Now Granaz Moussavi is back with Adelaide finance to present When Pomegranates Howl, shot on the streets of Kabul. 

9-year-old Hewad is an irrepressible, street-smart kid who is energetically working every angle, hustling everything from pomegranate juice to amulets to protection from the evil eye. His real ambition is to be a movie star, and this comes a step closer when he meets an Australian photographer. But in a city where every family has a member who has been “martyred,” the streets are as perilous as they are vivid. 

Kesting calls it a real gem. There is no trailer, which is the price to pay for daring low budget films. It was produced by Baheer Wardak, Christine Williams and Marzieh Vafamehr, who is clearly irrepressible.

The festival has also supported three feature documentaries. Yer Old Faither is a particular joy around the friends of Heather Croall because she was talking about this film long before she became director of the Adelaide International Documentary Conference, spent nine years as director of the Sheffield Doc/Fest and came home to run the Adelaide Fringe.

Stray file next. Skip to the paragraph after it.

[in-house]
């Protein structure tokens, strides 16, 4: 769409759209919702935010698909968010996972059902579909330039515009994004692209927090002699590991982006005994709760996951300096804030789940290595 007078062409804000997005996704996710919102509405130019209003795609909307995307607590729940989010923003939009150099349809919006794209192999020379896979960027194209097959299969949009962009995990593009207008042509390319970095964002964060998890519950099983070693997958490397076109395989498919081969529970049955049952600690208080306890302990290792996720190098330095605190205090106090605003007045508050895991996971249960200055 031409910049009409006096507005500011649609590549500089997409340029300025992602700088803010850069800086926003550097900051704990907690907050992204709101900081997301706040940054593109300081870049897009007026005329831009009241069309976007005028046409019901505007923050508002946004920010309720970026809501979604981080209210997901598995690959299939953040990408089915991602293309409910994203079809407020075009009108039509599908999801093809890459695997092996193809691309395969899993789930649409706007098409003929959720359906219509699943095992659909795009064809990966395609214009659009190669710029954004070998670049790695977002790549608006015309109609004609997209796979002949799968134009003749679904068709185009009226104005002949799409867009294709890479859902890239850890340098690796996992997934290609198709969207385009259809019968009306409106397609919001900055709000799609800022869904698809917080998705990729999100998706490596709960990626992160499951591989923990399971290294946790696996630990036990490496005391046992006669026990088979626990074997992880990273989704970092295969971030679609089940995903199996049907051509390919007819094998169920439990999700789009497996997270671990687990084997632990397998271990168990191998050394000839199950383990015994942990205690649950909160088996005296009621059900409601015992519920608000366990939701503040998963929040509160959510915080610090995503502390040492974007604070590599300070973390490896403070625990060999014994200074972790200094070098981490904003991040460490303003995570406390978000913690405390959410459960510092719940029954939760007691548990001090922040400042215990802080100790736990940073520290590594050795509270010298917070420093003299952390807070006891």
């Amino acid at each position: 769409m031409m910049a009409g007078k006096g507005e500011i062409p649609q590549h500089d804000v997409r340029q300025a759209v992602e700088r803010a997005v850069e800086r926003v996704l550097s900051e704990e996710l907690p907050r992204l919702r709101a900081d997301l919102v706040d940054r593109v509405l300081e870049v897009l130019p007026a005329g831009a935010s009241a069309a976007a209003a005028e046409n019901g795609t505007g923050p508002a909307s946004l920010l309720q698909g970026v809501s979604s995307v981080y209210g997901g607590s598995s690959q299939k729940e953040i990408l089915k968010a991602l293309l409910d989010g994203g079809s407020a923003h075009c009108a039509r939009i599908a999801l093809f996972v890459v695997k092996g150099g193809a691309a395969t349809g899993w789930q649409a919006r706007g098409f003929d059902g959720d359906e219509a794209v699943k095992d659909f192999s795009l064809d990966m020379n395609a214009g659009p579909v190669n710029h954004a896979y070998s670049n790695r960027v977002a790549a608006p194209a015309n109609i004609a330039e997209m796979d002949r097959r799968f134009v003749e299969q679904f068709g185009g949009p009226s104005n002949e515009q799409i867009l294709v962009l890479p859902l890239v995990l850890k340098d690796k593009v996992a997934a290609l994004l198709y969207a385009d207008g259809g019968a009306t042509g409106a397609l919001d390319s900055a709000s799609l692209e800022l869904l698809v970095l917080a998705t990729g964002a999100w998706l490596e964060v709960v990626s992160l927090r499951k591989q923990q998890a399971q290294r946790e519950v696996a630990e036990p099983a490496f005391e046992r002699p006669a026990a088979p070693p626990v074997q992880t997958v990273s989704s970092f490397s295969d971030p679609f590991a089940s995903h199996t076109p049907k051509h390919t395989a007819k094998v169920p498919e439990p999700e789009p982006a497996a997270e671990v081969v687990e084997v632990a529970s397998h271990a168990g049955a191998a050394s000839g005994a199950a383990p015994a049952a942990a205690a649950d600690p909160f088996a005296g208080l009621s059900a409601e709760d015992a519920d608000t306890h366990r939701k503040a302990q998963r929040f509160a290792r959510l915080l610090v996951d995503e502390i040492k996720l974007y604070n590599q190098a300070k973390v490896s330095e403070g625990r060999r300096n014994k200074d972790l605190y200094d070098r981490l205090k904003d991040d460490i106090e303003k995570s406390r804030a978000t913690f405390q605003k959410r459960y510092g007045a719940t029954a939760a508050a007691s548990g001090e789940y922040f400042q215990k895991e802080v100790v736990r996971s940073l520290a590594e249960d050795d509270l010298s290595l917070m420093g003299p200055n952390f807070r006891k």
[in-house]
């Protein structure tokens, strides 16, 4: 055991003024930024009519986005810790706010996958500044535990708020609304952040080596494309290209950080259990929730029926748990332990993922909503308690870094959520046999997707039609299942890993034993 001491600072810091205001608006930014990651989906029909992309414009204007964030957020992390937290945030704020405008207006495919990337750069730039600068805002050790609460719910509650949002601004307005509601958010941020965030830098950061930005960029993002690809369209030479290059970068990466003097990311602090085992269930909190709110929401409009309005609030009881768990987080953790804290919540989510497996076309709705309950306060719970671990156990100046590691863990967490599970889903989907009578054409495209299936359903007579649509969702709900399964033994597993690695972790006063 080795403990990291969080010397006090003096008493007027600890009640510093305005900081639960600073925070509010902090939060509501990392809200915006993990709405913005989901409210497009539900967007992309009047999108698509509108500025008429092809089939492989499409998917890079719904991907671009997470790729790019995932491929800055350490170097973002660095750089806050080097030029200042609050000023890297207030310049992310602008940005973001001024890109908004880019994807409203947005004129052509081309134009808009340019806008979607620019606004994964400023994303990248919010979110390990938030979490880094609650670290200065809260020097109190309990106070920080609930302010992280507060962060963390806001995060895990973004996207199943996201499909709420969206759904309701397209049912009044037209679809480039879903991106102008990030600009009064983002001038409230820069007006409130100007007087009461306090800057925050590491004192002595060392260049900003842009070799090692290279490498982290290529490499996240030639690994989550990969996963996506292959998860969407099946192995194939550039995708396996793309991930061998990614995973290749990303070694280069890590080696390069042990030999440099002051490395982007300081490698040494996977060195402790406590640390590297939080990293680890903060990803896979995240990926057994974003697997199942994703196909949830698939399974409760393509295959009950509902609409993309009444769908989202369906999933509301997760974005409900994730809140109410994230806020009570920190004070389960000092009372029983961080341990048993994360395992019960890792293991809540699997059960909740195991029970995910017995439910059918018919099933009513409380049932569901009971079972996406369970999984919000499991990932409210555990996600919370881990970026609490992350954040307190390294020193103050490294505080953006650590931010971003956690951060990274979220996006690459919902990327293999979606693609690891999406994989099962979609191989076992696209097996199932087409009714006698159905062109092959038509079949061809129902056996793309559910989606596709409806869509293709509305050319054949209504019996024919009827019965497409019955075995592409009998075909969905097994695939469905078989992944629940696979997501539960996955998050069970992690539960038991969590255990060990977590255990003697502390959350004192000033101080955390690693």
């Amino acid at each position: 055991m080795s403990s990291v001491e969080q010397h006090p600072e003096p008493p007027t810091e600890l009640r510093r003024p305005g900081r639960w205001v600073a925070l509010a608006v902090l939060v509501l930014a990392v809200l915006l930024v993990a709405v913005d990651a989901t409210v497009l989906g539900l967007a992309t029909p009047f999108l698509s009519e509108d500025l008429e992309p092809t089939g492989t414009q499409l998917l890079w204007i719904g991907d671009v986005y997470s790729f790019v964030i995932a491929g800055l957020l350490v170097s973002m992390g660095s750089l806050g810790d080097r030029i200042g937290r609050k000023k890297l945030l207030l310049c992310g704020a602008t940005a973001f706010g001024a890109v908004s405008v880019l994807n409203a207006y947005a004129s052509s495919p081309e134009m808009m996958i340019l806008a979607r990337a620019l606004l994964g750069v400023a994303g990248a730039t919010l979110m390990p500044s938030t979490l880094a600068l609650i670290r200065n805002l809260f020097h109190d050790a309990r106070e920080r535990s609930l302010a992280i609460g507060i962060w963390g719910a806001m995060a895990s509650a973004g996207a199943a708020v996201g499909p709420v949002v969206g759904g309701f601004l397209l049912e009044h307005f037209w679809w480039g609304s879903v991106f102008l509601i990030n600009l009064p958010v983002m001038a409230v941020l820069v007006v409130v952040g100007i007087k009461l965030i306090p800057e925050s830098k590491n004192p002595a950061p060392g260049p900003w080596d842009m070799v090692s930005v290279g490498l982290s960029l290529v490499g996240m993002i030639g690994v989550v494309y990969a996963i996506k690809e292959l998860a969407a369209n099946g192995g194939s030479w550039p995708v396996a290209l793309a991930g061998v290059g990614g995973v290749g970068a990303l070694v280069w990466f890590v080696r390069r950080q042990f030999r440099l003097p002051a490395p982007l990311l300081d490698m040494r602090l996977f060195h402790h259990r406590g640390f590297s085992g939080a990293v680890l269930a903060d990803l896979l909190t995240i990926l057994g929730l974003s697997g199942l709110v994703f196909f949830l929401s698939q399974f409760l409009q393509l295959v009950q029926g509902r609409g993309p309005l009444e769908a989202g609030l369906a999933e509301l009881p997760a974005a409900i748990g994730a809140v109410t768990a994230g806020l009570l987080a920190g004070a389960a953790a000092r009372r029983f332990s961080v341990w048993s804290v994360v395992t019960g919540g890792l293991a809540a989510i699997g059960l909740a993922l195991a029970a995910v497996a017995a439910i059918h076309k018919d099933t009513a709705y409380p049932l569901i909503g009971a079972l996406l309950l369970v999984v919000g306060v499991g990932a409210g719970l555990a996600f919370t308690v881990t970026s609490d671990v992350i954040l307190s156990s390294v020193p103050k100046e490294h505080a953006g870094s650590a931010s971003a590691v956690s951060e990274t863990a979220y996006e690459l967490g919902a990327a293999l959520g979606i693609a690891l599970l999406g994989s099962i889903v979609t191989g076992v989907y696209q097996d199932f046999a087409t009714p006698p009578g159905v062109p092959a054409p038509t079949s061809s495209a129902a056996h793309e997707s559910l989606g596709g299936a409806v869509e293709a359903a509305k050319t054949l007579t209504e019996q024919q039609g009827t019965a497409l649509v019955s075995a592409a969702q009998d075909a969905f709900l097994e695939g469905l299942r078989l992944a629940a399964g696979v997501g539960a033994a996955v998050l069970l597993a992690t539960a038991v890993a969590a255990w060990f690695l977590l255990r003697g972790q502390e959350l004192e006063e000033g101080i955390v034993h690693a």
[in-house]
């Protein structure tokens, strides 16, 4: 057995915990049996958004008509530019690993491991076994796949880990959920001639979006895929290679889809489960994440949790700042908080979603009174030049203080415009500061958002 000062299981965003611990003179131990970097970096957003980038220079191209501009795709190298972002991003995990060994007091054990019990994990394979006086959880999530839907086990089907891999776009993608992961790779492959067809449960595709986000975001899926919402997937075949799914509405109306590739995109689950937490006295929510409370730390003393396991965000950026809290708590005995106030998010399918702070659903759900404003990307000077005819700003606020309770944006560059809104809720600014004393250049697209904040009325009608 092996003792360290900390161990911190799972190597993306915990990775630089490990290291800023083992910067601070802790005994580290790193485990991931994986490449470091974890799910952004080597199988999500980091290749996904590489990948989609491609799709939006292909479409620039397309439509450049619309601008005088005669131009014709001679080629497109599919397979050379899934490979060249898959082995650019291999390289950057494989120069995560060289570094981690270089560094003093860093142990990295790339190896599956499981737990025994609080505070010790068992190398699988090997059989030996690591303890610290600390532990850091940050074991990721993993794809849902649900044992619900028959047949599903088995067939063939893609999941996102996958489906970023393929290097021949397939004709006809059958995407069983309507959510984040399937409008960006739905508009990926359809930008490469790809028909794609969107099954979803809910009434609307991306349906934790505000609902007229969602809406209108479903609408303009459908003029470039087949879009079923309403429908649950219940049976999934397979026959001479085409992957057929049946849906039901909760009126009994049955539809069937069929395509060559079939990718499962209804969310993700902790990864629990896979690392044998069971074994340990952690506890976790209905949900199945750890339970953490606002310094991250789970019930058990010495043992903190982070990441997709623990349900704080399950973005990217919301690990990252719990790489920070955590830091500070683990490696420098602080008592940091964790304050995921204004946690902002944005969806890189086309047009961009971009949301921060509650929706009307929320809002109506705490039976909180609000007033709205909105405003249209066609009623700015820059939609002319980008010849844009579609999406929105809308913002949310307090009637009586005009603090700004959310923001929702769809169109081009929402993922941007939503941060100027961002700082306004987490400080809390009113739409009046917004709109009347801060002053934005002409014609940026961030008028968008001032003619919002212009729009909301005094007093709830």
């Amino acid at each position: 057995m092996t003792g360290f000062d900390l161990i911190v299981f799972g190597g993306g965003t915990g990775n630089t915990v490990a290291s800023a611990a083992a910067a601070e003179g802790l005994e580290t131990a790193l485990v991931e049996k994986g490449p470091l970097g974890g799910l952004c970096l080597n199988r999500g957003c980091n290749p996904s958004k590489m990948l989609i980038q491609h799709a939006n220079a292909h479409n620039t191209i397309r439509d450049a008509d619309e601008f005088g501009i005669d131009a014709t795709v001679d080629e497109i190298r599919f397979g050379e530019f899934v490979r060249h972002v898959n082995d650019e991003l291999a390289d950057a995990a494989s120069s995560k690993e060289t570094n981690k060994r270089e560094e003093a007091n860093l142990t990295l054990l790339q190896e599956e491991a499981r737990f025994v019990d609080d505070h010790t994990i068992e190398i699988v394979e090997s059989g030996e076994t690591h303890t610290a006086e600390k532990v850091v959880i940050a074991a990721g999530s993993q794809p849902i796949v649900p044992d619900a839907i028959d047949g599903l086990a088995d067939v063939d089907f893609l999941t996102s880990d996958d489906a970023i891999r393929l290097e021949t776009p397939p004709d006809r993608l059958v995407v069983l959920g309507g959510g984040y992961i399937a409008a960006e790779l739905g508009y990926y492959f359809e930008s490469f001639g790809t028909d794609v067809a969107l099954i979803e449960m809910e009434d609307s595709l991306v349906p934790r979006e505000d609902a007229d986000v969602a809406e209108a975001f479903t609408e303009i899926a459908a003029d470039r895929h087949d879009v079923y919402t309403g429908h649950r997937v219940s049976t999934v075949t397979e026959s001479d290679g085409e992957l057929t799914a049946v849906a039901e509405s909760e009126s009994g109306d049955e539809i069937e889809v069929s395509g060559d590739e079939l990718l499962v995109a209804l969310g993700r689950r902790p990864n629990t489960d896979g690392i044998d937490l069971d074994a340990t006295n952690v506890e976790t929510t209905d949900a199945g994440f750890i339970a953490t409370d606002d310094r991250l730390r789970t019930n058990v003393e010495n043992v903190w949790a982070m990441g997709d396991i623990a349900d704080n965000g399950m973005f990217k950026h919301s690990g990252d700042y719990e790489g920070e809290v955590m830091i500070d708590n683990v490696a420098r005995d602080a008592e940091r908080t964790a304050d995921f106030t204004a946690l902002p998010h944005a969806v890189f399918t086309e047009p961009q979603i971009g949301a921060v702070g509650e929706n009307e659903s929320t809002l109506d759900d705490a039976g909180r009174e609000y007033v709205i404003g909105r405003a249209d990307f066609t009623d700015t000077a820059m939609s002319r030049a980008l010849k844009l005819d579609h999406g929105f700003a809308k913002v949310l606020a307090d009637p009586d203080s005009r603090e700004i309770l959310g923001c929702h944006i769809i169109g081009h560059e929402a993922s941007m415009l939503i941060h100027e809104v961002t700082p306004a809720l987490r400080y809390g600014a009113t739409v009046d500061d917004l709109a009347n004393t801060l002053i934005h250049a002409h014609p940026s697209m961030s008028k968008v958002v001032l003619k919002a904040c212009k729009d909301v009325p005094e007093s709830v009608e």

Set in the industrial town of Whyalla, this is an intimate portrait of John Croall, a Glaswegian immigrant to Australia, and the father of long-time Adelaide Fringe director, Heather Croall. John Croall delivered three generations of babies and planted thousands of trees in the town. He was also a great letter writer, and this very personal documentary uses these letters as its point of departure. Heather Croall films with her father as a way of coping with his approaching death and reflecting on the close, and often very funny, relationship between a father and a daughter. 

Croall wrote, directed and produced with the support of Karin Altmann as co-screenwriter. The cinematographers are Croall herself with Liam Somerville, Miles Rowland and Sieh Mchawala. The editor is the legendary Tania Nehme, known in Adelaide as a colleague of Rolf de Heer.